Heavy-duty: HDA Truck Pride announces leadership expansion
The most wonderful time of the year is finally here, because it’s that time again to announce Fleet Equipment’s Trend of the Year. Typically, when this annual story rolls around the editorial staff takes a week or so to pore over our content from our most recent cycle around the sun, articulating in detail our respective arguments for what the topic should be, commencing with a debate which I like to imagine is only rivaled by that depicted in something like “A Few Good Men.”
This year we skipped all that because the answer was obvious: The big trucking trend for 2021 is decarbonization.
Are you surprised? Probably not (especially if you read the headline). In 2021, we published 1,307 stories related to decarbonization. Let that sink in.
I’ll tell you what did surprise me, though: Decarbonization is having its day in the limelight despite the supply chain strains that are now starting to feel like the norm. Fleets could have put up the timeout signal on their sustainability efforts when they got word of the microchip shortage, or when used truck prices hit the roof, or when their truck tires were stuck on container ships out in the ocean somewhere. But they did not.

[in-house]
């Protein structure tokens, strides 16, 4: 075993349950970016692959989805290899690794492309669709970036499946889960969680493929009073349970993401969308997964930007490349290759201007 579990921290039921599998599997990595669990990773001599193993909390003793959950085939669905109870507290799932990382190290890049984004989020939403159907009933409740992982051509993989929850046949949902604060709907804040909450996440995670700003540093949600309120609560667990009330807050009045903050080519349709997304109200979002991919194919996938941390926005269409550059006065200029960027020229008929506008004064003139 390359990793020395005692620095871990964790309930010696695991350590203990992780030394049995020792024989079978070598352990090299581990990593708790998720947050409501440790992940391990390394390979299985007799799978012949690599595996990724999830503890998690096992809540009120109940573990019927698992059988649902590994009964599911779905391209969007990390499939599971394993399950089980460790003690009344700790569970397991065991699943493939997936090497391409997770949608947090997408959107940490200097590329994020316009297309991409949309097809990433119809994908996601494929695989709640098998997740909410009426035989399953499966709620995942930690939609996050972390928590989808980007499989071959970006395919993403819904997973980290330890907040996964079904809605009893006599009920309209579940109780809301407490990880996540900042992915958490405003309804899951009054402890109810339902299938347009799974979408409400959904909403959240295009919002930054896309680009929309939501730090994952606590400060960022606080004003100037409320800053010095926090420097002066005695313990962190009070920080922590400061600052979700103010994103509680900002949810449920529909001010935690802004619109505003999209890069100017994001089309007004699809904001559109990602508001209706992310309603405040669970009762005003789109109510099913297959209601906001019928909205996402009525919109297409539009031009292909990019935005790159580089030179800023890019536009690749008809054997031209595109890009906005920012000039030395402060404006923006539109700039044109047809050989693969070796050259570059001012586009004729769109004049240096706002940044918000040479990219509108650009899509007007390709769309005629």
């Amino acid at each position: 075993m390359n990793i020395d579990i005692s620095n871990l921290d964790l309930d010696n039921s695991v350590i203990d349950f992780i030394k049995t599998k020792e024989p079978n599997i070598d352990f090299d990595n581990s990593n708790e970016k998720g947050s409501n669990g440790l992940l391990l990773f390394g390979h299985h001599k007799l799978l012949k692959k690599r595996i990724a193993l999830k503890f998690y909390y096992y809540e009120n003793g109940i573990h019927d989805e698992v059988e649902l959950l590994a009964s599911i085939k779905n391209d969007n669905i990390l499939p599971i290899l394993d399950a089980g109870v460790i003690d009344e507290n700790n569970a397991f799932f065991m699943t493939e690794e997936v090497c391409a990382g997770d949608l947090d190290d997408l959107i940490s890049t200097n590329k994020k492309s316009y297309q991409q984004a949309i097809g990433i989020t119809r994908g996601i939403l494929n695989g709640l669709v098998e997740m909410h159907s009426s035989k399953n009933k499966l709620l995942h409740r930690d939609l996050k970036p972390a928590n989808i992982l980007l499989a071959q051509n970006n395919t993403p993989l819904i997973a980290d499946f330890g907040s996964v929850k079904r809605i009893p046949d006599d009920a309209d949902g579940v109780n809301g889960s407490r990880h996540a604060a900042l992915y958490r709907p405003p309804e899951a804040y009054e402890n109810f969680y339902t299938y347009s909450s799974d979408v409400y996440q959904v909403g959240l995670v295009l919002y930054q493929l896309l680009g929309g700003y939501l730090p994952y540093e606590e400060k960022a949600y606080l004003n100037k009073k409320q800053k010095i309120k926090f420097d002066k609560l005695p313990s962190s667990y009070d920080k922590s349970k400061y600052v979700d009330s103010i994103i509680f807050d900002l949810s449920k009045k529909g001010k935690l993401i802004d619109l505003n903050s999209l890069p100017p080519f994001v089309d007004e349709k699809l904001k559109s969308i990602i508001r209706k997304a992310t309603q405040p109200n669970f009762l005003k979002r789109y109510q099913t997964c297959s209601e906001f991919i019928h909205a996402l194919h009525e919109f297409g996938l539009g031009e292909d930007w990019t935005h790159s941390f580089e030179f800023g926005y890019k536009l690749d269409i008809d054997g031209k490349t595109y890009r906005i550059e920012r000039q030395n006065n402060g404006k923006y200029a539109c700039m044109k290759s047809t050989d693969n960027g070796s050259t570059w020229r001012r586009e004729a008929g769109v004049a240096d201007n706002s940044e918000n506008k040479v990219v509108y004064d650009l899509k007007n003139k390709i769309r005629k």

This may have been a revelation to me, but not to trucking technology companies like Geotab. The company is sitting on a mountain of data that people like Charlotte Argue, senior manager of fleet electrification at Geotab, can use to read the electric tea leaves.
“One might have expected that the pandemic could have shifted resources and attention to other things, but if anything, fleet operators and companies are more ambitious than ever with their electrification goals,” Argue says.
But the pandemic started in the U.S. almost two years ago now (doesn’t feel that way, does it?), and fleets are no longer thinking about running their businesses week-to-week or month-to-month. As a result, the industry aperture has slowly refocused on long-term thinking.
“There are a lot of [electrification] drivers at play, from OEM investments and increased vehicle availability, strong government policy, operational cost savings, increased urgency of climate action and a refocus on ESG by businesses and organizations,” Argue says. “Early deployments are proving that in many cases, EVs offer substantial value and benefits for fleets.”